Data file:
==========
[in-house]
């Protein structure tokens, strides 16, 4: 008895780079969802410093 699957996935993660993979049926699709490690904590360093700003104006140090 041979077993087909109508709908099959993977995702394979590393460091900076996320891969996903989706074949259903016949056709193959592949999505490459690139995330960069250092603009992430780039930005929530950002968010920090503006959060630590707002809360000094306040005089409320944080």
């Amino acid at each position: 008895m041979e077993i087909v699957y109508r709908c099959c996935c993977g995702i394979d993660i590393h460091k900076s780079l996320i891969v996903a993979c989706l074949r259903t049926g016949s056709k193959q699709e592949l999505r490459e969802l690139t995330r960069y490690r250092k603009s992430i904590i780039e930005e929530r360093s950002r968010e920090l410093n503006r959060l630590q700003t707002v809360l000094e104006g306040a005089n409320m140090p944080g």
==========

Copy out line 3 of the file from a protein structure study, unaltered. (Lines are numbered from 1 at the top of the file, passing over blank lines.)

């Amino acid at each position: 008895m041979e077993i087909v699957y109508r709908c099959c996935c993977g995702i394979d993660i590393h460091k900076s780079l996320i891969v996903a993979c989706l074949r259903t049926g016949s056709k193959q699709e592949l999505r490459e969802l690139t995330r960069y490690r250092k603009s992430i904590i780039e930005e929530r360093s950002r968010e920090l410093n503006r959060l630590q700003t707002v809360l000094e104006g306040a005089n409320m140090p944080g």